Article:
Inside the spectacle and symbolism of
North Korea's Mass Games
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[September 06, 2018]
By Josh Smith
SEOUL (Reuters) - For the first time in
five years, North Korea is expected to put on a massive performance on
Sunday known as the "Mass Games".
With thousands of twirling gymnasts and dancers backed by an
ever-changing display of images and words glorifying the North Korean
state and its people, past Mass Games have produced some of the most
iconic images of the isolated country.
This year's performances come as leader Kim Jong Un seeks to rebrand
North Korea as a responsible nuclear-armed state more focused on
developing its economy than rattling proverbial sabres.
Sunday's Mass Games will be one of several high profile events,
including a military parade, to mark the 70th anniversary of the
founding of North Korea. It will kick off a month of events designed to
lure foreign investment, attract tourists, and showcase Kim's new focus
on the economy.
Here is how analysts and observers who have attended past games and
study North Korea describe the pageants.
WHAT ARE THE MASS GAMES?
Despite their name, North Korea's Mass Games are a huge art and dance
performance, similar to opening and closing ceremonies for the Winter or
The games have come in various versions over the years, with shows
emphasizing different historic, economic, political, and cultural
Up to 100,000 people are mobilized to perform during the show, an
undertaking designed to demonstrate social unity, analysts say.
But critics say the games white-wash North Korea's human rights record,
and testimonies collected by the defector-run website Daily NK have
described months of harsh training for school children involved in past
Ahn Chan-il, a former North Korean military official who defected to the
South in 1979, said some past games were eventually phased out by North
Korea's leaders in part because of complaints from parents.
Families of participants often received rare items such as color TVs,
and some people compete for the chance to perform, which helps limit
complaints, he said.
The shows are usually performed in Pyongyang's cavernous 1st of May
Stadium, said to be one of the largest stadiums in the world.
Gymnasts and dancers performed on the field, while thousands of school
children sitting in the stadium's seats used colored flip books to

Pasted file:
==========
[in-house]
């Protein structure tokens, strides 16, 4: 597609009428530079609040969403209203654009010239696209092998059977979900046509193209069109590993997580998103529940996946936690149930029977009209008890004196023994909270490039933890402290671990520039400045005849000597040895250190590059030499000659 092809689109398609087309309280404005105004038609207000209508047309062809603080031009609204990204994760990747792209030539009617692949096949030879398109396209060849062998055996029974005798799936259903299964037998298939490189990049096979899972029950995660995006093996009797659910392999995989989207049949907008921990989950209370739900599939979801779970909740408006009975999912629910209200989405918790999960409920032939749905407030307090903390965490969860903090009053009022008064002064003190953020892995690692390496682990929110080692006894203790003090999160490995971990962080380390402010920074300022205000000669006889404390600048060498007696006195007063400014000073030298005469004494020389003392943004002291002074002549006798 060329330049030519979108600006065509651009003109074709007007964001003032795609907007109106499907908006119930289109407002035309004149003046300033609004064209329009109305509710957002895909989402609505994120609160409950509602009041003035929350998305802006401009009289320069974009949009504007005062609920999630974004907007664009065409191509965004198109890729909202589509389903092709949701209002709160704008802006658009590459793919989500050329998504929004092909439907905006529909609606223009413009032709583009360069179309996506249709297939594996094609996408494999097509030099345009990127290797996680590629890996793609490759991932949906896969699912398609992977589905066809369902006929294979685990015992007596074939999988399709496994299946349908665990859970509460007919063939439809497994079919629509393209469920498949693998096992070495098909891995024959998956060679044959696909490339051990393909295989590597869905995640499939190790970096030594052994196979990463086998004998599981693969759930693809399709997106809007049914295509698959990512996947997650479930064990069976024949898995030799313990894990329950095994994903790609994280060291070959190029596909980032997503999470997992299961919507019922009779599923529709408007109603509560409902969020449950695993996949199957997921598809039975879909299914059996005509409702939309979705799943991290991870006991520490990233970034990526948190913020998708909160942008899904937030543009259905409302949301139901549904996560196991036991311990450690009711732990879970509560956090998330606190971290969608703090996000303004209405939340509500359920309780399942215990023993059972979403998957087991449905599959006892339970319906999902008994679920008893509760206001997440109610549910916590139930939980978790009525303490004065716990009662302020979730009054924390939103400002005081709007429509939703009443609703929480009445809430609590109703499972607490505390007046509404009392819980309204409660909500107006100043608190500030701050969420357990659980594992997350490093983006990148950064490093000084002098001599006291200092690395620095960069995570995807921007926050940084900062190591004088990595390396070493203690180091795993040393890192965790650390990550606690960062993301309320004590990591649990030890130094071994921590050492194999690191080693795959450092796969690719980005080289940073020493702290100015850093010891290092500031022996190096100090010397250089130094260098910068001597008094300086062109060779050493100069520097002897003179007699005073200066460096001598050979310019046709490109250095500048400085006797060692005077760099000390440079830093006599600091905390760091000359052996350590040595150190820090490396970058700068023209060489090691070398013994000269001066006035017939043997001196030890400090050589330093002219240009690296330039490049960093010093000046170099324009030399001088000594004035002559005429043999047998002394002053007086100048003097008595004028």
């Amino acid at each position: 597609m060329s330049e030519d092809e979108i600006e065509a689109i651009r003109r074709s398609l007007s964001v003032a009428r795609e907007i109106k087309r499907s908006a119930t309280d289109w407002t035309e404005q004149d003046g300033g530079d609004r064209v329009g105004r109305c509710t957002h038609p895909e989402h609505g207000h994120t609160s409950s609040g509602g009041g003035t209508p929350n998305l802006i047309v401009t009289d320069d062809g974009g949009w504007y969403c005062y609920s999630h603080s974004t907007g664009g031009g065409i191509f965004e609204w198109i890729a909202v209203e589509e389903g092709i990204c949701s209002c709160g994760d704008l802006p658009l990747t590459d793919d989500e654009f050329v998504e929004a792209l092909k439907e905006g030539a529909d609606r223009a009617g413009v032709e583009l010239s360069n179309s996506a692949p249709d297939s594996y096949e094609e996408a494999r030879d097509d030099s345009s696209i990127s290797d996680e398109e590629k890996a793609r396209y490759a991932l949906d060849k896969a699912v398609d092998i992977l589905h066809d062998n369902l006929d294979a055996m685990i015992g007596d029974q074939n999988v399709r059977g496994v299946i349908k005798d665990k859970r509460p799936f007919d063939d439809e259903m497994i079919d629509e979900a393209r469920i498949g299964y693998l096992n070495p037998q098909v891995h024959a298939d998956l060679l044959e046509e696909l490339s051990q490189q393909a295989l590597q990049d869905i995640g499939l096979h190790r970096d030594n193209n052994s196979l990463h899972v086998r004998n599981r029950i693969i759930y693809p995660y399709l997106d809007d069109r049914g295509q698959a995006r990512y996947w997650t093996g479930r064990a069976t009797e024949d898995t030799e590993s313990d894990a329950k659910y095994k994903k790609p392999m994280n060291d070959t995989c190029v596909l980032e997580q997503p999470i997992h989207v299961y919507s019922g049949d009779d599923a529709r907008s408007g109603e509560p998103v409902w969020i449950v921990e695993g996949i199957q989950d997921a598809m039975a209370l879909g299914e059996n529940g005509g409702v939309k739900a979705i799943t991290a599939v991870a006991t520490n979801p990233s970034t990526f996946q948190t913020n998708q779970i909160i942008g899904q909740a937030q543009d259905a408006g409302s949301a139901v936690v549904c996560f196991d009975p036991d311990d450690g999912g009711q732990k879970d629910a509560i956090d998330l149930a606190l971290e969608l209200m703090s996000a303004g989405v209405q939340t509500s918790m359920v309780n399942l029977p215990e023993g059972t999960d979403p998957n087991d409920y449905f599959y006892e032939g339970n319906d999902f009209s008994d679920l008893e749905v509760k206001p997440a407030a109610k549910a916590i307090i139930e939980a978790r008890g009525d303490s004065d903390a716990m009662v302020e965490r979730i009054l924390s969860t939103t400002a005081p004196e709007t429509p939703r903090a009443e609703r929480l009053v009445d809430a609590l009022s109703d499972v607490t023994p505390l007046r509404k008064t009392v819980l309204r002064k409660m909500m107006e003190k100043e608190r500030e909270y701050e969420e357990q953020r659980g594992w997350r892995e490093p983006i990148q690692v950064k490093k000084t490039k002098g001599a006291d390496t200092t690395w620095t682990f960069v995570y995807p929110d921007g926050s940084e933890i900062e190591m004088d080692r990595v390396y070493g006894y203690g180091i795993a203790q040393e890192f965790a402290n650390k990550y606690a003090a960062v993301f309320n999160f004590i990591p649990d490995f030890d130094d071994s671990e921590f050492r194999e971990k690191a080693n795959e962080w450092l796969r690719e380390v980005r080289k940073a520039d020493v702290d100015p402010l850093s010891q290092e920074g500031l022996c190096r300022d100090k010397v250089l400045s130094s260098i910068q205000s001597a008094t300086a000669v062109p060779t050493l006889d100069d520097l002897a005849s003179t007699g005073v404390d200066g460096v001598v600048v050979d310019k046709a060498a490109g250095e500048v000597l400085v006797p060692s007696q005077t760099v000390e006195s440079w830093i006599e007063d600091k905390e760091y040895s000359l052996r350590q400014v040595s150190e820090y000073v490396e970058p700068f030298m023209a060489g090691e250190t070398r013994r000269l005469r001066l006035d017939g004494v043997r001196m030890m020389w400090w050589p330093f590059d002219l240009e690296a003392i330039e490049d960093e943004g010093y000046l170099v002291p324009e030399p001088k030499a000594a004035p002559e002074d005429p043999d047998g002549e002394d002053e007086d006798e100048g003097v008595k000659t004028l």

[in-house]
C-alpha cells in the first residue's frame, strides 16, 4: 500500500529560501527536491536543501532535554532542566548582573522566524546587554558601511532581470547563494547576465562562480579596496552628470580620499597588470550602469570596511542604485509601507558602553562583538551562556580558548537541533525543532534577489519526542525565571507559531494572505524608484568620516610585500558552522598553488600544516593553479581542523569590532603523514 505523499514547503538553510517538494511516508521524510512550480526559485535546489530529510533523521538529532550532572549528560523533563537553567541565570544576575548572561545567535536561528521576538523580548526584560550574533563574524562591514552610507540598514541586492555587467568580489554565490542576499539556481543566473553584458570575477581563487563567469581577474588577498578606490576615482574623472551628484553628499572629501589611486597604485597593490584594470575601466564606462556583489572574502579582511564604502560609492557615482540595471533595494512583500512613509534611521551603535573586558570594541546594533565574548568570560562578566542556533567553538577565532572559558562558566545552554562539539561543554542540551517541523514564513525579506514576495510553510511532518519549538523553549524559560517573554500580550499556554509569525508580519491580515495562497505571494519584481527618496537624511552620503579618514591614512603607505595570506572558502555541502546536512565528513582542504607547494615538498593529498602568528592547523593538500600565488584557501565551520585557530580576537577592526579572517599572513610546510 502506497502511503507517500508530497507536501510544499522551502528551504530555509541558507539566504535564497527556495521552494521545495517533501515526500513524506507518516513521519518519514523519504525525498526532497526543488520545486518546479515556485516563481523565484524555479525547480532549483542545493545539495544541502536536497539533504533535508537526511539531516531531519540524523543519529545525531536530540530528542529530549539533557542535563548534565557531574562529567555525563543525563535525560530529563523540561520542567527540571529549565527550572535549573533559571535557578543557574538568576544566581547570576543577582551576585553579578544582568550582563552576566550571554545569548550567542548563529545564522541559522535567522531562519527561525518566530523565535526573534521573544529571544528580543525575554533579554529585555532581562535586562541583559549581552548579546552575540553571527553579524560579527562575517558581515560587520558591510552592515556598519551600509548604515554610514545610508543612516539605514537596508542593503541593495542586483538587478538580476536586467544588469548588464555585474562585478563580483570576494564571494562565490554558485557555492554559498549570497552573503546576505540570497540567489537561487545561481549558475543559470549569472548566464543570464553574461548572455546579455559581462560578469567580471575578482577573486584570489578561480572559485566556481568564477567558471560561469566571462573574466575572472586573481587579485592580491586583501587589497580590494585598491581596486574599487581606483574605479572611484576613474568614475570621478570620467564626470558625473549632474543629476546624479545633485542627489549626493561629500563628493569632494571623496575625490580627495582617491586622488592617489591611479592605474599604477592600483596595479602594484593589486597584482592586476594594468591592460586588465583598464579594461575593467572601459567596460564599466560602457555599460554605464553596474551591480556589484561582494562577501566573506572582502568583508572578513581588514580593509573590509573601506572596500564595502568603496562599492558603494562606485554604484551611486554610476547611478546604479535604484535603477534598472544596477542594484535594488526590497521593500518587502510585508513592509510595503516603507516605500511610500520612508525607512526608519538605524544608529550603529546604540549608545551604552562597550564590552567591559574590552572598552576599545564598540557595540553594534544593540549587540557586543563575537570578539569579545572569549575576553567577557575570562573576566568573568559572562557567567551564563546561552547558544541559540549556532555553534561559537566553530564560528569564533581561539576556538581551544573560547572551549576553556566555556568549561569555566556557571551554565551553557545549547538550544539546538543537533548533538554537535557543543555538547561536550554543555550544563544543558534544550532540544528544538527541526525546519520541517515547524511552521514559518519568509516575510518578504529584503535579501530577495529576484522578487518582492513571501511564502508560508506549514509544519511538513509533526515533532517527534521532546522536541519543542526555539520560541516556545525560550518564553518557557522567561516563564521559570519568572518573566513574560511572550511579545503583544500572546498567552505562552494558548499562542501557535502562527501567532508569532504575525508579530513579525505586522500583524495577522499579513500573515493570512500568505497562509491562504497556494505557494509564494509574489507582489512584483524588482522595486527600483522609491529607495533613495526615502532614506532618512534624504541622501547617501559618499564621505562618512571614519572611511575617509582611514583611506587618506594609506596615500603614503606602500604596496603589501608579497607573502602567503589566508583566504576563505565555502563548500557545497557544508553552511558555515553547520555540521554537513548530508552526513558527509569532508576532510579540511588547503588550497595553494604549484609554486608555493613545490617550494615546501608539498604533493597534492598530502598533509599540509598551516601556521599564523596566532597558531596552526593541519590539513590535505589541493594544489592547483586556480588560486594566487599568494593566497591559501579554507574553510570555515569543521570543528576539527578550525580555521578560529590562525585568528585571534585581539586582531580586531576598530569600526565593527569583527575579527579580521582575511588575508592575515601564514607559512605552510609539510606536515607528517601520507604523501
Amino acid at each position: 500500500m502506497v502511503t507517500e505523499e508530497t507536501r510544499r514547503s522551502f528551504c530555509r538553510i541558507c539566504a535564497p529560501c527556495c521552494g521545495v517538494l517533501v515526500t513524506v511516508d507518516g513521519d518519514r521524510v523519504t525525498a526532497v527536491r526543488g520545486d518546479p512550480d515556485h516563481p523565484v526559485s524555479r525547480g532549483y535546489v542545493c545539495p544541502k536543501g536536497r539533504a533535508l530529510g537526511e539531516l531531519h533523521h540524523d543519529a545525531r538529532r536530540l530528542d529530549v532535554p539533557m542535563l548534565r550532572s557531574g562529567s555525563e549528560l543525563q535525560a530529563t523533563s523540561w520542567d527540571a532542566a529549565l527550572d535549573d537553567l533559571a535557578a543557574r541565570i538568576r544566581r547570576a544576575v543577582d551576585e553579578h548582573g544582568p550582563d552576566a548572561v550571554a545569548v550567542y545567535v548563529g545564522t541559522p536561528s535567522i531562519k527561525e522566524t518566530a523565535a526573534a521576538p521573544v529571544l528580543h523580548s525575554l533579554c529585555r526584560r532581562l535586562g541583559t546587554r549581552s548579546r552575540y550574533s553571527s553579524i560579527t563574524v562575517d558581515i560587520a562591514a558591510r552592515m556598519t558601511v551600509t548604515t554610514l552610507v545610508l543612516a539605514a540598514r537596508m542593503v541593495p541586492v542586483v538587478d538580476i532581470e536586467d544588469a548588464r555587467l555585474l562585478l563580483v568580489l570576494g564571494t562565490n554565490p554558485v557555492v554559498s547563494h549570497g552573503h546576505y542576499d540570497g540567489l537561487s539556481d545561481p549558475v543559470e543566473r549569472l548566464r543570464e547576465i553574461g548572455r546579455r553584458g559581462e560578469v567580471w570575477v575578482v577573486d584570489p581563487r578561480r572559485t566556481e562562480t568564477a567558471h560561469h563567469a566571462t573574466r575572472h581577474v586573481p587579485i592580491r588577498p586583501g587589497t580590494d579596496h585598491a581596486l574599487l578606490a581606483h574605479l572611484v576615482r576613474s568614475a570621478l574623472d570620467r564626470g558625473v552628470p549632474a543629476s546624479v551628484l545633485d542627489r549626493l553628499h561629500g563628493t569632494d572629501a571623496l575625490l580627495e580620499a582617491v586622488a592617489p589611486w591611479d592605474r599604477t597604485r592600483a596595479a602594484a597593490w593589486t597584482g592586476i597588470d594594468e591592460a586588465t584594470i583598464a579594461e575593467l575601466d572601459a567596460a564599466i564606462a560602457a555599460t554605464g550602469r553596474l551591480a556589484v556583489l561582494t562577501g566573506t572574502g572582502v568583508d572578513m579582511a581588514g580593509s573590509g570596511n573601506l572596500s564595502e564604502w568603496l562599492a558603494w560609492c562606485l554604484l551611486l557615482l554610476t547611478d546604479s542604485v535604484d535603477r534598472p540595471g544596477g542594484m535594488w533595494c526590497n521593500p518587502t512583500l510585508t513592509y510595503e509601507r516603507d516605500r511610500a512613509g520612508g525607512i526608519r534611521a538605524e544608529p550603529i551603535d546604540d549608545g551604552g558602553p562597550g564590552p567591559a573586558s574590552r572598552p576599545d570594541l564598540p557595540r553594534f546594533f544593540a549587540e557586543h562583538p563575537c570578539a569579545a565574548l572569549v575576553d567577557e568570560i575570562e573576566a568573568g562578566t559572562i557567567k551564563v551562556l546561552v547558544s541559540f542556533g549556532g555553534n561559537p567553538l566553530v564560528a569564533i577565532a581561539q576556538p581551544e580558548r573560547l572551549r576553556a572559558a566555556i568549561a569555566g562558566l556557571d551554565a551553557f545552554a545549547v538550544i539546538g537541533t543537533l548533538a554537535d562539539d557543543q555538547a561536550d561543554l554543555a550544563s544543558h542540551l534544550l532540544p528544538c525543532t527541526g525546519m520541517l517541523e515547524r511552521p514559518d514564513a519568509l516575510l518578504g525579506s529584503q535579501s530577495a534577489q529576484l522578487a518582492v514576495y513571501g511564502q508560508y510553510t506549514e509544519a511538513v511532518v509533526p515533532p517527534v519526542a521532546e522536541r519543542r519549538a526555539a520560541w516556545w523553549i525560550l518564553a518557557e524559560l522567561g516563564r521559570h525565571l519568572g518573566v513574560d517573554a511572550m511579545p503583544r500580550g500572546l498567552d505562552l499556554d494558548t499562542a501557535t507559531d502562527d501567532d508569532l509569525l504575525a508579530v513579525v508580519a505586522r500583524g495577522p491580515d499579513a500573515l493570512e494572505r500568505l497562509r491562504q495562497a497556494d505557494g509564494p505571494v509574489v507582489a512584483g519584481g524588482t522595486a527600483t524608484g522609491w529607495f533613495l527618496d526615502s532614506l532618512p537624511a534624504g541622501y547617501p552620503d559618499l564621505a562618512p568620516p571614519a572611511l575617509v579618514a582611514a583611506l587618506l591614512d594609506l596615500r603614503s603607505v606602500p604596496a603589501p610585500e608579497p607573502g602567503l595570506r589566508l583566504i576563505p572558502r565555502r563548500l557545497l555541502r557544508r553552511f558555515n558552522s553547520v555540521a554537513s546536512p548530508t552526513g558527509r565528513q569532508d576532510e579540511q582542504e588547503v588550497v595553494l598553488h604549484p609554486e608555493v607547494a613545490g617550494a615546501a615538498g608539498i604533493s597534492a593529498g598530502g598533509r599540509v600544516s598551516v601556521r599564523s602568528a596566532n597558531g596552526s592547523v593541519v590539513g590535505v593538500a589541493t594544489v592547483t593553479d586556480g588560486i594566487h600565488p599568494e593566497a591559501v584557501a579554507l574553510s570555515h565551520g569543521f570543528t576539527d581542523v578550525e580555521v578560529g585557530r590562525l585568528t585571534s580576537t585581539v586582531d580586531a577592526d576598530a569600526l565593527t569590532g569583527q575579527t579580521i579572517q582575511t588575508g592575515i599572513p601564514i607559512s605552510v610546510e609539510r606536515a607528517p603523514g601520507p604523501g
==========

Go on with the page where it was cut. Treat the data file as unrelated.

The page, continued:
create huge, shifting displays of images and words.
The main theme of the most famous of the Mass Games, Arirang, was the
glory of the nation that North Koreans had built after the horrors of
Japanese occupation and the 1950-1953 Korean War, said Simon Cockerell,
general manager of the tour agency Koryo Tours, who attended multiple
mass games between 2002 and 2013.
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North Korean students practice mass games in central Pyongyang,
November 14, 2008. REUTERS/Lee Jae-Won/File Photo
"For many North Koreans who went, it was quite touching," he said.
This year's version of the games, Cockerell said, are rumored to be
"So maybe more of a laser show, or computer generated imagery."
WHAT ARE THEY ABOUT?
North Korea researcher Andray Abrahamian has called the Mass Games
"quite literally the official national narrative bundled into a
"Mainly they serve to reinforce the national story while
simultaneously demonstrating very high levels of skill and
coordination," he said, comparing the Mass Games to the United
States' football Super Bowl, with its celebrations of "heroism, the
military and advertising and commerce."
Observers expect this year's games will likely reflect Kim Jong Un's
new focus on the economy and international engagement.
Although North Korea is scheduled to stage a large military parade
in Pyongyang on the same day as the opening of the Mass Games,
military messages may be less of a focus, they say.
After having declared his country's nuclear program "complete", Kim
said this year he would stop testing weapons and make all-out
efforts toward economic development.
"In the past the big theme was anti-Americanism and
anti-imperialism, but this time ... they might talk more about
economic achievements rather than being hostile and accusatory to
other countries," said Lee Woo-young, a professor at the University
of North Korean Studies in Seoul.
"They will emphasize how peace-loving they are and willing for
(This story corrects in fourth paragraph to say Sunday is the 70th
anniversary of the founding of North Korea, not ruling Workers'
(Reporting by Josh Smith. Additional reporting by Jeongmin Kim.
Editing by Soyoung Kim and Lincoln Feast.)
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